Second Circuit Affirms Dismissal of Qui Tam Case Based on Attorney’s Use of Confidential Information
The US Court of Appeals for the Second Circuit recently affirmed the decision of the District Court for the Southern District of New York to disqualify Fair Laboratory Practices Associates (FLPA) from its qui tam suit against Quest Diagnostics (Quest) and Unilab Corporation (Unilab) because the FLPA used confidential information provided by Unilab’s former general counsel, Mark Bibi.
FLPA sued under the False Claims Act (FCA), alleging that from at least 1996 to 2005 Unilab illegally priced its medical testing services by providing sharp discounts to medical care providers to induce them to refer Medicare and Medicaid business. Unilab then billed the incoming federal business at significantly higher rates. The US Department of Health and Human Services Office expressly prohibited this “pull-through” scheme in a 1999 advisory opinion. Less than five months after instructing Unilab’s chief executive officer on the advisory opinion, Bibi was replaced as general counsel.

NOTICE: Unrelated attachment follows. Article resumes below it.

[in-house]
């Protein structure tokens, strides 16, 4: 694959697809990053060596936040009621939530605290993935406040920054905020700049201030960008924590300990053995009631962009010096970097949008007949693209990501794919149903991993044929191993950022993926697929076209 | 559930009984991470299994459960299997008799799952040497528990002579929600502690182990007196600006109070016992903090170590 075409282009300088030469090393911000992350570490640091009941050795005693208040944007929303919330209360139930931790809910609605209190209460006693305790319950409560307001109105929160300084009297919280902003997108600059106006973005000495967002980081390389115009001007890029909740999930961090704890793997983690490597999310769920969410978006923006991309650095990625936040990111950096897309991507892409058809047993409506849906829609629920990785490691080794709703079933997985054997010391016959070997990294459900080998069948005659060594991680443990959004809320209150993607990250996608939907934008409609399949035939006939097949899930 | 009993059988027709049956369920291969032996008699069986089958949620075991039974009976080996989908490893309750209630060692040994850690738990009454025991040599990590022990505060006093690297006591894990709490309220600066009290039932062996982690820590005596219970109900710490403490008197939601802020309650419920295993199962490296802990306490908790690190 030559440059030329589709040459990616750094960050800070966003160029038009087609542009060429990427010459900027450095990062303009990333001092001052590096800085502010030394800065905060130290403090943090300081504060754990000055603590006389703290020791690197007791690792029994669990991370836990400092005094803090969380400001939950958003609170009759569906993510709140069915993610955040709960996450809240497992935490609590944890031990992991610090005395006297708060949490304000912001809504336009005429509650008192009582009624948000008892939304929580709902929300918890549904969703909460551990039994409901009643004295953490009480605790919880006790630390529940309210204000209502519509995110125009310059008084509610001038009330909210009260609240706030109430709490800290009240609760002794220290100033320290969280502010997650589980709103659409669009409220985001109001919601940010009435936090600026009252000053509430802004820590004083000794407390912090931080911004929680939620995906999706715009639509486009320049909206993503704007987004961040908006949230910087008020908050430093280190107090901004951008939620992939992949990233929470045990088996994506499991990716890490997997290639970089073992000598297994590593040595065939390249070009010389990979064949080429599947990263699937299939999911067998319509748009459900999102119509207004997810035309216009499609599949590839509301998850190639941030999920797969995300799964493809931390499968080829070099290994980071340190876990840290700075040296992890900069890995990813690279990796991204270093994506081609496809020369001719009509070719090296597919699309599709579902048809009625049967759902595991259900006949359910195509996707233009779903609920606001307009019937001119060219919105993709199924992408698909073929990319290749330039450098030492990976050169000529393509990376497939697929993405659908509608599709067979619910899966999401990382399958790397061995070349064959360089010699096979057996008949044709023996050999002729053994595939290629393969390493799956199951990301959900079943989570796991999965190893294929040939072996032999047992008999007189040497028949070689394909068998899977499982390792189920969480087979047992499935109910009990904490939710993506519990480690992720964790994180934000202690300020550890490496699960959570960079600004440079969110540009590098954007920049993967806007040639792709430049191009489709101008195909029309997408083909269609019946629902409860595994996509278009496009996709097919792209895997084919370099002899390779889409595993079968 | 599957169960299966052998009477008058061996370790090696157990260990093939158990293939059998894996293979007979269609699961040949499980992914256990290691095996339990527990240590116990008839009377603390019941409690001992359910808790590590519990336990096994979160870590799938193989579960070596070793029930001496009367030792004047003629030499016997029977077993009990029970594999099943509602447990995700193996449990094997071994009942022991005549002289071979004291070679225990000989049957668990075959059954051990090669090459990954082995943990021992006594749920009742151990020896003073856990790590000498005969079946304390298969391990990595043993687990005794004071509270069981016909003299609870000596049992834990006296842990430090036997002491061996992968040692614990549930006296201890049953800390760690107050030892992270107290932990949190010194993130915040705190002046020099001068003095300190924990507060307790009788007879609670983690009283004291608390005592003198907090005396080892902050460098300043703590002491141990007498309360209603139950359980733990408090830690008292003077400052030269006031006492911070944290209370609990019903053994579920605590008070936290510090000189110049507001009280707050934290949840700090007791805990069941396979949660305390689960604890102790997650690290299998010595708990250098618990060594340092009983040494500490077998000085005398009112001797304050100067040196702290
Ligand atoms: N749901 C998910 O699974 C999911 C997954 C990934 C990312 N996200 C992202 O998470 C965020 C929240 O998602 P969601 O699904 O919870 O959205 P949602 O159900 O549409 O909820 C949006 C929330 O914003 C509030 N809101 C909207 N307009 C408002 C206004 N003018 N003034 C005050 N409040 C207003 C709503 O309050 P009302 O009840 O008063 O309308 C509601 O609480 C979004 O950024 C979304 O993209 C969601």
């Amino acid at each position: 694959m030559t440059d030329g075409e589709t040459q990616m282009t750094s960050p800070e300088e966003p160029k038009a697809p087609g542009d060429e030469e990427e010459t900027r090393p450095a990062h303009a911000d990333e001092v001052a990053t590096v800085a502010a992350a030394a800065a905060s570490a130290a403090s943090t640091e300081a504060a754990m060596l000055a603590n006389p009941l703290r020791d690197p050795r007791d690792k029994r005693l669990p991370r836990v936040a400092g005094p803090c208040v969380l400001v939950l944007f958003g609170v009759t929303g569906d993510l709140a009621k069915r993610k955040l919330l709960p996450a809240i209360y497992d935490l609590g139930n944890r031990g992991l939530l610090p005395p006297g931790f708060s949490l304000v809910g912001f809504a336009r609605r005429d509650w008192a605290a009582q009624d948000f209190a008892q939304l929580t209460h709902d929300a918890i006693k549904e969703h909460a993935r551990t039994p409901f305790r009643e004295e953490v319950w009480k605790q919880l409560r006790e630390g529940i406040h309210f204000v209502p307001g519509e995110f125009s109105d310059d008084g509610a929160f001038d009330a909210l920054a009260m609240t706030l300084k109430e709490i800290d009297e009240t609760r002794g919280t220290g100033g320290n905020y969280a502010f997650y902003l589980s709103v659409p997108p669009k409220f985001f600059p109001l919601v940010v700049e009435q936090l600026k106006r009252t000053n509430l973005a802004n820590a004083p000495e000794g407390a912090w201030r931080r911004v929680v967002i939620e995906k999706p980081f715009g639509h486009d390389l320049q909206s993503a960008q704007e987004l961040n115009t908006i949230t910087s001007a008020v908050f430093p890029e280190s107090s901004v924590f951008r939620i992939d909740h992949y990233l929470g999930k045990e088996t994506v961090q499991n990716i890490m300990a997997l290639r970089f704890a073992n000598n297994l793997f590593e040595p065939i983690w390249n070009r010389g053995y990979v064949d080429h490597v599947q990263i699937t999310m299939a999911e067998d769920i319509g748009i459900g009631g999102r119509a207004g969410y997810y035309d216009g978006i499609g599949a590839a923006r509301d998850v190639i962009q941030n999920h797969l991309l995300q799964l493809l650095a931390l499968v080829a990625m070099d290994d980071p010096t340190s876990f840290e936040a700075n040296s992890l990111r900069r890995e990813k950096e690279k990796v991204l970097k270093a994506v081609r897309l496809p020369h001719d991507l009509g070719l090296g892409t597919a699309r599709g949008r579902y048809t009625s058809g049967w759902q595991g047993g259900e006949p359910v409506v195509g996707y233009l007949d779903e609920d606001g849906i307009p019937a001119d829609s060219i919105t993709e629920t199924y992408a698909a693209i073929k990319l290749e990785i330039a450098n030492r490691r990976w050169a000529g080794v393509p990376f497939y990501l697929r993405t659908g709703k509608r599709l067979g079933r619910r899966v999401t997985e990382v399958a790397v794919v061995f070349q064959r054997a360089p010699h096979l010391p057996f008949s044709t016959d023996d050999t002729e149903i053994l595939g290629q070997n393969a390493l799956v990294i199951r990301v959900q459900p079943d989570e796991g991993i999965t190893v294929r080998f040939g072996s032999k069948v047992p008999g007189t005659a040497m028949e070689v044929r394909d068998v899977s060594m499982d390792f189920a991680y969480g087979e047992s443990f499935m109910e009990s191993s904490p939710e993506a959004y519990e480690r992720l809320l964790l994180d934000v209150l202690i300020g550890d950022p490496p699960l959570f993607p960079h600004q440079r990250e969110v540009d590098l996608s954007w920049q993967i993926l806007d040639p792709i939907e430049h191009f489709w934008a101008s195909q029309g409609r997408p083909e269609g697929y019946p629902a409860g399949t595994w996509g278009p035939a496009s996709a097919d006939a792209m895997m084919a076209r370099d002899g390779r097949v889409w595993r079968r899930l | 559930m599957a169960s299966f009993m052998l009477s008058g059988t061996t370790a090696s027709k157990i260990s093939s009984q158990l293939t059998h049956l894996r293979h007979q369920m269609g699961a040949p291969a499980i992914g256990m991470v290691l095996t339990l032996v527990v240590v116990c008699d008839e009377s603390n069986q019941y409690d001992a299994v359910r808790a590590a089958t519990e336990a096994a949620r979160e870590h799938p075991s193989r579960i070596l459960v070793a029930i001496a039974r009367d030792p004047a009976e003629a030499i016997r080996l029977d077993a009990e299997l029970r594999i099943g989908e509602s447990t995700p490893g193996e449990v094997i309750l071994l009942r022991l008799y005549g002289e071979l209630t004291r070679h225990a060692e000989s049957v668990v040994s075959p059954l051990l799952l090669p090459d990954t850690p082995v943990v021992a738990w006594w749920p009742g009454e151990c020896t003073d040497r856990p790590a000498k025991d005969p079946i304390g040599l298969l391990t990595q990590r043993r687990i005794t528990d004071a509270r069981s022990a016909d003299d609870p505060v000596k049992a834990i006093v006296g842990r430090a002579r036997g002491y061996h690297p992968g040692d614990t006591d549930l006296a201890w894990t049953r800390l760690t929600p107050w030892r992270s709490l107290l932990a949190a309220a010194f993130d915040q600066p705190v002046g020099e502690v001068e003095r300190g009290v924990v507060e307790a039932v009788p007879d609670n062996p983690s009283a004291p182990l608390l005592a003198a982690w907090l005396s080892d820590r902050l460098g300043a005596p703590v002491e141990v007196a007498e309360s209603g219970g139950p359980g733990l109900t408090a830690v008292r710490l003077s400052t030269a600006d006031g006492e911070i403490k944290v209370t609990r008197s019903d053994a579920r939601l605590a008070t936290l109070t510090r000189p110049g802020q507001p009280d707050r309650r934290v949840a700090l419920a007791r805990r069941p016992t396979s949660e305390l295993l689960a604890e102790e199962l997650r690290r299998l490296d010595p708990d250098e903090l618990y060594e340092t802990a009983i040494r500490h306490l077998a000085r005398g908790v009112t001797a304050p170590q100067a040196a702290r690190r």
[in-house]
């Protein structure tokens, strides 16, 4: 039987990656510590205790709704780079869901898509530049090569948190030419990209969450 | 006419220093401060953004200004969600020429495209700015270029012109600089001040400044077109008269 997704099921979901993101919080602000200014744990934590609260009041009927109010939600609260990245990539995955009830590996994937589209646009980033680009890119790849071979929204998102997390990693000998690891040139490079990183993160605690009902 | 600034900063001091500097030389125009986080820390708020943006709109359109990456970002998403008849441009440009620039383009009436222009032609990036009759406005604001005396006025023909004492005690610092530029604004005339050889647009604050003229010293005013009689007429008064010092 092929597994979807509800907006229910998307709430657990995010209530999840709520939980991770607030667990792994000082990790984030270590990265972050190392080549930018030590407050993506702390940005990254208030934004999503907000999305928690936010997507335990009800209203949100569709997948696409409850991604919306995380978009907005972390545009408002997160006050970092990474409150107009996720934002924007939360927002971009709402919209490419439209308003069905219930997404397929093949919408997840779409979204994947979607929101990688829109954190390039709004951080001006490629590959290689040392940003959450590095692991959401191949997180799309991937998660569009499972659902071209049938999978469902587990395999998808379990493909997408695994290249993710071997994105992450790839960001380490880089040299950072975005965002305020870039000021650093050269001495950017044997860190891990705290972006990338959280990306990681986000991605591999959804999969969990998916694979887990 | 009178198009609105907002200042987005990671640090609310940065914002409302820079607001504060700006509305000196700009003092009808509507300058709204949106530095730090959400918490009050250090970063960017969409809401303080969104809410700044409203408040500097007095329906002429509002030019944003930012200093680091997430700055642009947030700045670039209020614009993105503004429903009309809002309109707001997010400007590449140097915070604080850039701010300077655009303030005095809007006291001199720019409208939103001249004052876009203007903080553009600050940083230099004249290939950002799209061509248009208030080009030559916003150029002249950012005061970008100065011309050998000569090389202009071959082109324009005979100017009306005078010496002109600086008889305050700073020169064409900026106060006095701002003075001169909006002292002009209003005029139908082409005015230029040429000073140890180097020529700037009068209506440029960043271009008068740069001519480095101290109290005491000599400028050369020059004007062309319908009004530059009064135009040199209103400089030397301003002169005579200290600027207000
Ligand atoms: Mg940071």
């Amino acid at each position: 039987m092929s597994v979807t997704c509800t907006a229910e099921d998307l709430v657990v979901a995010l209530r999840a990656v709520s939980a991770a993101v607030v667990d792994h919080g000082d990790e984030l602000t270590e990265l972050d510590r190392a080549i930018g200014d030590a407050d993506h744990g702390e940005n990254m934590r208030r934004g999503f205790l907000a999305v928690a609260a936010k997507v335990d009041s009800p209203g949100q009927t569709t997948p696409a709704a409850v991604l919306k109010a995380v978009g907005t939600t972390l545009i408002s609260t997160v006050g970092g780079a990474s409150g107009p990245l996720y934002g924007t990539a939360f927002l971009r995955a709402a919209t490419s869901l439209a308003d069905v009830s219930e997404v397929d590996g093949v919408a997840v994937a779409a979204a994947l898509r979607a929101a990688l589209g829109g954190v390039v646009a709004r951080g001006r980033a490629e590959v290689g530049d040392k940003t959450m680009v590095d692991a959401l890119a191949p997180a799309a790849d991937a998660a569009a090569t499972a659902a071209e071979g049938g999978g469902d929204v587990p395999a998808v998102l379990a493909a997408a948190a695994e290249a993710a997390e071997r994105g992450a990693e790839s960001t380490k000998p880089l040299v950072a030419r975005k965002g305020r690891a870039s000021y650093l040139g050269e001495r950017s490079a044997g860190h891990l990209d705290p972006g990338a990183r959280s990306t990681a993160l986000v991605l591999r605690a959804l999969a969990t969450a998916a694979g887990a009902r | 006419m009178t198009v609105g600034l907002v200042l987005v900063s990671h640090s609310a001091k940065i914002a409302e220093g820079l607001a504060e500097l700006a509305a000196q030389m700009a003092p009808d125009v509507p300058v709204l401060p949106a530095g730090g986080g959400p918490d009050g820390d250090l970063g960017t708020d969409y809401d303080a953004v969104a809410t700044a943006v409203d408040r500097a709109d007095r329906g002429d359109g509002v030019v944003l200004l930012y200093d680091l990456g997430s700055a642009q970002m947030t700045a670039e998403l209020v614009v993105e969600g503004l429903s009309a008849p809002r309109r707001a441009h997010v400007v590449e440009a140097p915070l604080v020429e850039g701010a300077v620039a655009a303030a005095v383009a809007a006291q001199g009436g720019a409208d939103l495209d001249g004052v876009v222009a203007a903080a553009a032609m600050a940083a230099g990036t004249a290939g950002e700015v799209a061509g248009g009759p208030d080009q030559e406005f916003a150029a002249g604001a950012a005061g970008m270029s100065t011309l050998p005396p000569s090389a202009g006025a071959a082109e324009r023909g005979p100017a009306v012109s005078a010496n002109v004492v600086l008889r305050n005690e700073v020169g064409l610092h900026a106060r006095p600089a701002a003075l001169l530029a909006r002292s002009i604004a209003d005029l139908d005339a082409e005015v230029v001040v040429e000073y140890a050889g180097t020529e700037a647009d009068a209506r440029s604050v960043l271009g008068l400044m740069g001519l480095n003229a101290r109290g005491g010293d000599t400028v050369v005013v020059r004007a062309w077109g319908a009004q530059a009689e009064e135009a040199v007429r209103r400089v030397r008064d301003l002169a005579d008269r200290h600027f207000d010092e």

Bibi, along with two colleagues from Unilab, formed FLPA in 2005. Although Bibi knew he had confidential information, he concluded exceptions to the ethical rules applied in this FCA case brought against Unilab and Quest. The District Court disagreed that the attorney-client confidentiality rules did not apply and disqualified FLPA as a potential plaintiff.
The Second Circuit affirmed, noting that the FCA did not preempt state ethical rules, and that Bibi’s disclosures exceeded what was reasonably necessary to prevent a crime as permitted by the ethical rules. The court also upheld the District Court’s decision to dismiss FLPA’s complaint due to Bibi’s ethical violation because allowing the case to proceed would permit FLPA to use unethical disclosures against Quest and Unilab.
United States v. Fair Laboratory Practices Assoc.s, No. 11-1565-cv (2d Cir. Oct. 25, 2013).